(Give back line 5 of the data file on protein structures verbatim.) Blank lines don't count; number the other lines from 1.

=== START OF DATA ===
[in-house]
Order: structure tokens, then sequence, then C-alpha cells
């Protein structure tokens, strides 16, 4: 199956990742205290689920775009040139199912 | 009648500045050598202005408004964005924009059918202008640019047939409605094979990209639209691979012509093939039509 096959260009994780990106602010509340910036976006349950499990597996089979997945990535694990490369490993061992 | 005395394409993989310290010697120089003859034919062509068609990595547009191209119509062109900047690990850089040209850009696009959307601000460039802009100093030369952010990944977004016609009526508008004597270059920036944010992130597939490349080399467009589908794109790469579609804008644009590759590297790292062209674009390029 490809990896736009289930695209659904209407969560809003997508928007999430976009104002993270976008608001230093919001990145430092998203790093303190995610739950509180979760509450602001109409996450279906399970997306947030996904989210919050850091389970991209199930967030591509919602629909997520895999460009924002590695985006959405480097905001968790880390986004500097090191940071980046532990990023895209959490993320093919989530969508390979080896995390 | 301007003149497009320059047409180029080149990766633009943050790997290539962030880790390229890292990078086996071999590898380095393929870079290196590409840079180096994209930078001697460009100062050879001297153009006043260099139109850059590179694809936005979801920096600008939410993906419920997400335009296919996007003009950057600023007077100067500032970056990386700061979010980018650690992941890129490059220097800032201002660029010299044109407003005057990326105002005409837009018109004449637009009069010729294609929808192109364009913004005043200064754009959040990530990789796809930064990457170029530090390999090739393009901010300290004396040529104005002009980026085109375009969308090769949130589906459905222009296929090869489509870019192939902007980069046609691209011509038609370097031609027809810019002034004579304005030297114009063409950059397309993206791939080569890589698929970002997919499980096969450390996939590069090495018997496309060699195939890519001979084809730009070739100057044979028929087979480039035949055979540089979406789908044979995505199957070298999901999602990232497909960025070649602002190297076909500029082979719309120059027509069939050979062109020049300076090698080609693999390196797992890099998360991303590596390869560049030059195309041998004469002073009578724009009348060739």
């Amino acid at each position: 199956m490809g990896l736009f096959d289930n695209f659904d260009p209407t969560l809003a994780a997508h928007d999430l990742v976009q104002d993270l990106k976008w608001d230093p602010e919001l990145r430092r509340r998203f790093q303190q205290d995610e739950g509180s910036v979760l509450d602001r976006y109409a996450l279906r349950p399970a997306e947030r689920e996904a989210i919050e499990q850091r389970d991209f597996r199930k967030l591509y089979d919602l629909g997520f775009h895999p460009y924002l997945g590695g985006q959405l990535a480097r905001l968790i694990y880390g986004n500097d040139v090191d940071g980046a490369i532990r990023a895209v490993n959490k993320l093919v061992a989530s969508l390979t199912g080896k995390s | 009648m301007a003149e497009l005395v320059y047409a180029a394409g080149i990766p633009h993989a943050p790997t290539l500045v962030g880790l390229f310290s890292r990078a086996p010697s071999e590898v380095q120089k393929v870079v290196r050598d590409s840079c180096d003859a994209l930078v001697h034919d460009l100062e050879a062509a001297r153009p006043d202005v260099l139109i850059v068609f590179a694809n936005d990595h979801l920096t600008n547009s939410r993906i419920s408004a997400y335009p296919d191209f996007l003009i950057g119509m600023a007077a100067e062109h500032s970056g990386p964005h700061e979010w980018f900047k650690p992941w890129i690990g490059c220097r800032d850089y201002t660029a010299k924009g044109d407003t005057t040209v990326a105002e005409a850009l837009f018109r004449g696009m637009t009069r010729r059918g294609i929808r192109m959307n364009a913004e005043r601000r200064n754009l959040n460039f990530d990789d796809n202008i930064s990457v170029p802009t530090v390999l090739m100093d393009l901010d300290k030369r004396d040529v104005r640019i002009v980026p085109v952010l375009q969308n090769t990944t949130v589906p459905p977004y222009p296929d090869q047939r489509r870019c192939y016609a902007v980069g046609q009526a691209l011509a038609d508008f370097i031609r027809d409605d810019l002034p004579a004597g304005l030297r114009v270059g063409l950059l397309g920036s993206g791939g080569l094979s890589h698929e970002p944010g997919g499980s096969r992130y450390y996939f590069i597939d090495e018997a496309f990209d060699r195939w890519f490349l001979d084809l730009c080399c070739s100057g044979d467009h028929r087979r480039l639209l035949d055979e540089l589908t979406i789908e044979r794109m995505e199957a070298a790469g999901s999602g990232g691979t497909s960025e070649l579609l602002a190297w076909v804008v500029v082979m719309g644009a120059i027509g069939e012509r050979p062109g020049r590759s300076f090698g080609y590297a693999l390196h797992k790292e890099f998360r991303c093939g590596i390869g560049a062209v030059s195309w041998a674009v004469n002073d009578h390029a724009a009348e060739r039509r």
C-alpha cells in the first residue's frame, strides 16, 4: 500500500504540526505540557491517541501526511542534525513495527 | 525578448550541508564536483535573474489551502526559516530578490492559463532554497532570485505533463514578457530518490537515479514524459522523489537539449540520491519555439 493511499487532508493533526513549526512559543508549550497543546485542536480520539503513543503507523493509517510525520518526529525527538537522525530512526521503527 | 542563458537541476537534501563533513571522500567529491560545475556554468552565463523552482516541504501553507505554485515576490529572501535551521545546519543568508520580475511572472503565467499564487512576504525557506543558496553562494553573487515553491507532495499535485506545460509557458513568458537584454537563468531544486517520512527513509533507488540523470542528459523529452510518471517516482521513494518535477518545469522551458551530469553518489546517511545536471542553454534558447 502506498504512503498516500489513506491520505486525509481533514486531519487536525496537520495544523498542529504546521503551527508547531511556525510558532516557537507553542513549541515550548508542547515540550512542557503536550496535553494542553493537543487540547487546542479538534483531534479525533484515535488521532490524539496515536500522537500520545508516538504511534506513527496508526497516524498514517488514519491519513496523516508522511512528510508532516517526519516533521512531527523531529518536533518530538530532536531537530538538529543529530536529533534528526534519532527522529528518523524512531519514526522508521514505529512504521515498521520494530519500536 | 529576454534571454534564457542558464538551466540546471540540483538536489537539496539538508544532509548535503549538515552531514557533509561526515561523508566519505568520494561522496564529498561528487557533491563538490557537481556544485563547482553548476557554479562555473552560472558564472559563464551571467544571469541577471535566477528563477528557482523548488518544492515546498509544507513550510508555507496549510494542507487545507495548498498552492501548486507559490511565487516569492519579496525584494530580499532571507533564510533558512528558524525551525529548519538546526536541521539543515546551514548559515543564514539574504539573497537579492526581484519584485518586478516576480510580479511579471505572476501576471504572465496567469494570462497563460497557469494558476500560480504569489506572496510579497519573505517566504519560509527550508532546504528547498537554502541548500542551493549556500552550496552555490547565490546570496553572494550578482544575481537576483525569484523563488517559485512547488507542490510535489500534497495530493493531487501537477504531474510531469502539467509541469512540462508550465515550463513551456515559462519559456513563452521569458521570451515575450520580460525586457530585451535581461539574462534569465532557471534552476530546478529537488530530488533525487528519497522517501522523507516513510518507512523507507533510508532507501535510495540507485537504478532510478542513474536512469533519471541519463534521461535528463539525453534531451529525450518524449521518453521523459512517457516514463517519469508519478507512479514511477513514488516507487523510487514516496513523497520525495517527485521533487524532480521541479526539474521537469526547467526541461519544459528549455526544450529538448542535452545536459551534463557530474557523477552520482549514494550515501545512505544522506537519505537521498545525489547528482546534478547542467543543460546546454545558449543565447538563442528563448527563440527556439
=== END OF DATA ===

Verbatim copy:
C-alpha cells in the first residue's frame, strides 16, 4: 500500500504540526505540557491517541501526511542534525513495527 | 525578448550541508564536483535573474489551502526559516530578490492559463532554497532570485505533463514578457530518490537515479514524459522523489537539449540520491519555439 493511499487532508493533526513549526512559543508549550497543546485542536480520539503513543503507523493509517510525520518526529525527538537522525530512526521503527 | 542563458537541476537534501563533513571522500567529491560545475556554468552565463523552482516541504501553507505554485515576490529572501535551521545546519543568508520580475511572472503565467499564487512576504525557506543558496553562494553573487515553491507532495499535485506545460509557458513568458537584454537563468531544486517520512527513509533507488540523470542528459523529452510518471517516482521513494518535477518545469522551458551530469553518489546517511545536471542553454534558447 502506498504512503498516500489513506491520505486525509481533514486531519487536525496537520495544523498542529504546521503551527508547531511556525510558532516557537507553542513549541515550548508542547515540550512542557503536550496535553494542553493537543487540547487546542479538534483531534479525533484515535488521532490524539496515536500522537500520545508516538504511534506513527496508526497516524498514517488514519491519513496523516508522511512528510508532516517526519516533521512531527523531529518536533518530538530532536531537530538538529543529530536529533534528526534519532527522529528518523524512531519514526522508521514505529512504521515498521520494530519500536 | 529576454534571454534564457542558464538551466540546471540540483538536489537539496539538508544532509548535503549538515552531514557533509561526515561523508566519505568520494561522496564529498561528487557533491563538490557537481556544485563547482553548476557554479562555473552560472558564472559563464551571467544571469541577471535566477528563477528557482523548488518544492515546498509544507513550510508555507496549510494542507487545507495548498498552492501548486507559490511565487516569492519579496525584494530580499532571507533564510533558512528558524525551525529548519538546526536541521539543515546551514548559515543564514539574504539573497537579492526581484519584485518586478516576480510580479511579471505572476501576471504572465496567469494570462497563460497557469494558476500560480504569489506572496510579497519573505517566504519560509527550508532546504528547498537554502541548500542551493549556500552550496552555490547565490546570496553572494550578482544575481537576483525569484523563488517559485512547488507542490510535489500534497495530493493531487501537477504531474510531469502539467509541469512540462508550465515550463513551456515559462519559456513563452521569458521570451515575450520580460525586457530585451535581461539574462534569465532557471534552476530546478529537488530530488533525487528519497522517501522523507516513510518507512523507507533510508532507501535510495540507485537504478532510478542513474536512469533519471541519463534521461535528463539525453534531451529525450518524449521518453521523459512517457516514463517519469508519478507512479514511477513514488516507487523510487514516496513523497520525495517527485521533487524532480521541479526539474521537469526547467526541461519544459528549455526544450529538448542535452545536459551534463557530474557523477552520482549514494550515501545512505544522506537519505537521498545525489547528482546534478547542467543543460546546454545558449543565447538563442528563448527563440527556439